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Program 1614

1. Heritage Lands
2. Our Town—Hazel Green
3. Raven Run Solar House
4. Biodiversity—Invasives
  (Flash® format only)
Season 16 Menu


For more information:
Kentucky Heritage Land Conservation Fund

Producer/Videographer: Dave Shuffett
Editor: Kelly Campbell

Heritage Lands

A Turn 'Round Tebbs Bend

As the Green River winds its way through Taylor and Green counties, it curves around in broad bends. Among those is Tebbs Bend, a 172-acre tract that is among the areas protected by the Kentucky Heritage Land Conservation Fund. For this Earth Day edition of our program we travel to some of the natural places protected by the KHLCF.

Revenue for the KHLCF comes from the nature license plate, the state portion of the unmined minerals tax, and environmental fines. More than 35,000 acres in 56 Kentucky counties have been purchased and set aside for conservation since the mid-1990s.

Dave Shuffett talks about conservation efforts with Richie Kessler, an aquatics biologist at Campbellsville University and a KHLCF board member, and KHLCF director Bill Martin.

In the riverbend oasis of Tebbs Bend, you'll also find blue heron, eagles, wood ducks, and songbirds. Conservationists consider the Green River the most biodiverse river in the state, and the aquatic life features freshwater mussels and fish found nowhere else in the world. Among lands set aside for KHLCF protection in Larue County are the Thompson Creek Glades, valued by environmentalists for a high quality limestone glade complex. Other protected areas in Larue County include President Lincoln's Boyhood Home and the 225-acre tract that is home to the Larue County Environmental Education Center.

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Wolfe County

For more information:
• Berea College keeps records and photographs from 1886 to 1982 in its Hazel Green Academy Collection.

Producer/Videographer: Dave Shuffett
Editor: Dan Taulbee

Our Town—Hazel Green

Hazel Green, located on the Red River about seven miles north of Campton in Wolfe County, was named for the abundance of hazel shrubs in the area. It was settled in about 1800 and was the first incorporated city in Wolfe County.

This part of Wolfe County has a fascinating history as a tourist destination, and was known for its resort hotels in the late 1800s. Nearby Swango Springs was a popular destination in the 1890s, and mineral water bottled there was shipped nationally until 1943.

Hazel Green was ahead of its time in education. The Hazel Green Academy (1880-1983), a college-preparatory boarding school, was established years before the state of Kentucky started funding public high schools. At one point the academy grounds included a small hospital, a demonstration farm, a kindergarten and a used-clothing store.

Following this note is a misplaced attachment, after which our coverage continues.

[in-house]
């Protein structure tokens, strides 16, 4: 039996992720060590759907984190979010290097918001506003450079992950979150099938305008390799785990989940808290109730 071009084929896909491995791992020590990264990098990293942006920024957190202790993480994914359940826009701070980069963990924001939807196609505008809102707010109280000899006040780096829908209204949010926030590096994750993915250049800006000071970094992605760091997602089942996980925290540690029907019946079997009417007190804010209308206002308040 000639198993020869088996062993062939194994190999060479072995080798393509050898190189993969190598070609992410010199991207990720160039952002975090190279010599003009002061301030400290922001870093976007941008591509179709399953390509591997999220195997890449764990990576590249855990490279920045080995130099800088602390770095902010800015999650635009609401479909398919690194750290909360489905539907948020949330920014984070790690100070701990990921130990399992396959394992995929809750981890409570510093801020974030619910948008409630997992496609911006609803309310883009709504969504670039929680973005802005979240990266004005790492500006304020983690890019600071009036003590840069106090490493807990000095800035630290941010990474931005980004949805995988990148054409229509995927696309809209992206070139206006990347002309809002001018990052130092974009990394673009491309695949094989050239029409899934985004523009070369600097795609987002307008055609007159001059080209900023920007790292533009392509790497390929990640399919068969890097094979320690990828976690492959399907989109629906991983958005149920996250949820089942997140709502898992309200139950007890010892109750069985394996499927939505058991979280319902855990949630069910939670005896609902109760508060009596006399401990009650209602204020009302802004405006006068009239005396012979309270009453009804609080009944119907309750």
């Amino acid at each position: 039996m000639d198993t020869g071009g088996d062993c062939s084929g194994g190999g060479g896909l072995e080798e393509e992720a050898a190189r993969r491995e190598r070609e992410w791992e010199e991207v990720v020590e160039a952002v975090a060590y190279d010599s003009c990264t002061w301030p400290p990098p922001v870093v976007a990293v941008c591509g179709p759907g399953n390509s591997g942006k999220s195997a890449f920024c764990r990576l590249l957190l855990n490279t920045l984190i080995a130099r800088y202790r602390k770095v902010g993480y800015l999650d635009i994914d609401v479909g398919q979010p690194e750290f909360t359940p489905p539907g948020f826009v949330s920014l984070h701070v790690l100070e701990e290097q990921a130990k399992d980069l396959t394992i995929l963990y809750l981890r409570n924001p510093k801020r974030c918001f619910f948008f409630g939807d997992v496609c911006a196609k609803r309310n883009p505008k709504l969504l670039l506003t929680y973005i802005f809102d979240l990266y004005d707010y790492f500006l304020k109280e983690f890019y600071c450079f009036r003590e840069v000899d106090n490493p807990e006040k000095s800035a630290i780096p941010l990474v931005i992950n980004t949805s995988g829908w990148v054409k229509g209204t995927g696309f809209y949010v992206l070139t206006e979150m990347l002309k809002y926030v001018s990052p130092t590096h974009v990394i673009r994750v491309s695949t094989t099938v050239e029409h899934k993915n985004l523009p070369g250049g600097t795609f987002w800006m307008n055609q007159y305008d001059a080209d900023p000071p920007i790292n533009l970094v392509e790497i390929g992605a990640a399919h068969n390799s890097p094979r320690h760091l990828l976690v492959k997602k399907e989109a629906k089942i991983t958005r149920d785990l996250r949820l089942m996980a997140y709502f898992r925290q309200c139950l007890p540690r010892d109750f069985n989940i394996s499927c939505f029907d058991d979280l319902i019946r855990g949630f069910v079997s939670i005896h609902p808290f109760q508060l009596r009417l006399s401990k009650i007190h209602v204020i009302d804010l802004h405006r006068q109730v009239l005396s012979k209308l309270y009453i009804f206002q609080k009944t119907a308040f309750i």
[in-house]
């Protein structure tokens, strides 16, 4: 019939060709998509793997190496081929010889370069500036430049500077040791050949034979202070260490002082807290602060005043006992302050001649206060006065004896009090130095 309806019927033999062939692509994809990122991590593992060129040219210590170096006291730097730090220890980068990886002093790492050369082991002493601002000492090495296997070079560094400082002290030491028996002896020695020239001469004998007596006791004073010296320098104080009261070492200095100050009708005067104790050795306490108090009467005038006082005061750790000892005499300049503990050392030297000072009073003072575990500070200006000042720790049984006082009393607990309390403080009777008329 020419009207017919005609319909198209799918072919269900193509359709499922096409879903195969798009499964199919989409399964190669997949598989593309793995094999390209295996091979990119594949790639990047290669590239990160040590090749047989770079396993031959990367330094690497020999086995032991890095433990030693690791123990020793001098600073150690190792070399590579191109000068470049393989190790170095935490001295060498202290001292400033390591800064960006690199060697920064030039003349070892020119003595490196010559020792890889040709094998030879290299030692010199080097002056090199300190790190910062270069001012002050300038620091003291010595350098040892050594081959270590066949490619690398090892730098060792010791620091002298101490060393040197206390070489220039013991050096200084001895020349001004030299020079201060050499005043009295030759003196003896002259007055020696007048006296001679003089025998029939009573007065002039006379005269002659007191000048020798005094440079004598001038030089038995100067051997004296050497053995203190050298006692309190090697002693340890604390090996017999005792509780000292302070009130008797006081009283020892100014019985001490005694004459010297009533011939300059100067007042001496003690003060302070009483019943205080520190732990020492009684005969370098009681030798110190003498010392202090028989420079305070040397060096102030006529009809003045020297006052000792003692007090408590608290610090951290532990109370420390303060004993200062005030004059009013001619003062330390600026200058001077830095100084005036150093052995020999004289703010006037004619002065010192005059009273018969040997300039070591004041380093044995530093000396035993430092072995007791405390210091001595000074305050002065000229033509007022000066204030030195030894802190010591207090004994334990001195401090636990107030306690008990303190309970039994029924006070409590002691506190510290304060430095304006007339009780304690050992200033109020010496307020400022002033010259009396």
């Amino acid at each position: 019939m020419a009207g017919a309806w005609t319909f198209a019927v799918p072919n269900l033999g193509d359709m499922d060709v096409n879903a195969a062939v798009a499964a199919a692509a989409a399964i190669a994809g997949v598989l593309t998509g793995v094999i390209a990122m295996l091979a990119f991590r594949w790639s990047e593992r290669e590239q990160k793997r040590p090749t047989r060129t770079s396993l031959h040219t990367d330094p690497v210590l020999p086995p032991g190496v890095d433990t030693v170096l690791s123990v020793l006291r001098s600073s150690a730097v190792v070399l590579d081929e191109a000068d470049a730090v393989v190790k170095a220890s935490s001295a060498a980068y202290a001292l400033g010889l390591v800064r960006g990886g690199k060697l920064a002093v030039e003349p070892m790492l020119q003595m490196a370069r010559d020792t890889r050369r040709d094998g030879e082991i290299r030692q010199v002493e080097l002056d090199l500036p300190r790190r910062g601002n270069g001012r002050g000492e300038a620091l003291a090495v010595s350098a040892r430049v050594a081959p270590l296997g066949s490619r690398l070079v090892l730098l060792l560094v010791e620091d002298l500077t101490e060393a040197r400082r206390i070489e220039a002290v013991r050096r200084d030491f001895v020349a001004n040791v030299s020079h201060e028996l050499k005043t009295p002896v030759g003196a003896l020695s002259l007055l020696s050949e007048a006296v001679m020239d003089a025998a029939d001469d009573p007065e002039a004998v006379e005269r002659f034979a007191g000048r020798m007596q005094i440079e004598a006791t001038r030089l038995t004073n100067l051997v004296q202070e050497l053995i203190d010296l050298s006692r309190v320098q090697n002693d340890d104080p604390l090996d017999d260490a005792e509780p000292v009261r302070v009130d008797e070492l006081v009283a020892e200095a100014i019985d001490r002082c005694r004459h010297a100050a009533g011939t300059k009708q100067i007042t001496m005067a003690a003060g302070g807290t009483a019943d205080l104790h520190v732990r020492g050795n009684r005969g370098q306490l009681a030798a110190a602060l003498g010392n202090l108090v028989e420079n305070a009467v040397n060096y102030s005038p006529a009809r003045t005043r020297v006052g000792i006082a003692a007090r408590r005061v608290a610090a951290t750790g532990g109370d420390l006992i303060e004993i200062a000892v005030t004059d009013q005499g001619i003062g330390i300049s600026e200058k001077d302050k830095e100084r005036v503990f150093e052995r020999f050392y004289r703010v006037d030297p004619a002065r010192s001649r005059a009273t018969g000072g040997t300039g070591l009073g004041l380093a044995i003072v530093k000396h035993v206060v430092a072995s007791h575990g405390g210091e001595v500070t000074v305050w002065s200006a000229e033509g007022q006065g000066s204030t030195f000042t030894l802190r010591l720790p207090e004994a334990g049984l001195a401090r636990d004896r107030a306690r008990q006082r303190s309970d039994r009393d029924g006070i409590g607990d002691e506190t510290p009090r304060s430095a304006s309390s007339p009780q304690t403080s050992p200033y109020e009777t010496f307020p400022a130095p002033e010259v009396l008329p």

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Fayette County

For more information:
Center for Sustainable Cities Design Studio, 5675 Kiddville Lane, Lexington, Ky. 40515-9596

Producer/Editor: Matt Grimm
Videographer: Frank Simkonis

Raven Run Solar House

Building for Balance

Solar energy pioneer Richard Levine of Lexington combines his passion for energy conservation with his love of architecture. We visit the University of Kentucky architecture professor's solar home, Raven Run, and learn more about the Center for Sustainable Cities Design Studio.

Built over 30 years ago, Raven Run Solar House is still recognized for its pioneering design. Nestled in the woods just outside Lexington near Raven Run Nature Sanctuary, the home, with an attached greenhouse and super insulation, uses both passive and active solar systems. For the southern facade, Richard designed a large hexagon of "sundows" to capture solar heat. In 2010 he added solar panels to the roof of the design studio next to the home.

Richard and his UK colleague Ernest J. Yanarella are co-directors of the Center for Sustainable Cities Design Studio. They work with two of Richard's former students, Michael Hughes and Casey Mather. Together they seek to create projects that are both architecturally stunning and energy saving. They are global leaders in the development and implementation of sustainability theory.

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For more information:
Kentucky State Nature Preserves Commission
Kentucky Division of Forestry Invasive Plant Threats

Producer: Brandon Wickey


Kentucky's Least Wanted

You probably know kudzu as the vine that ate the South. But do you know why conservationists worry about the bush honeysuckle and Callery pear trees in the local park or the Chinese silvergrass and burning bushes in so many backyards?

We find out when Dave Shuffett joins Joyce Bender of the Kentucky State Nature Preserves Commission on a tour to see some of Kentucky's most unwanted plants. These imported species run rampant over native plants due to lack of natural controls like disease and predators found in their native habitats.

Joyce explains why these plants are problems, not just for nature-lovers, but for all Kentuckians. We begin in Robertson County, where invasives are threatening a globally rare plant. We continue our hunt for the least wanted in country fields, towns and highways, through Harrison County, McConnell Springs in Fayette County, downtown Frankfort, and along the interstates in Shelby County.

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SEASON 16 PROGRAMS: 1601160216031604160516061607160816091610

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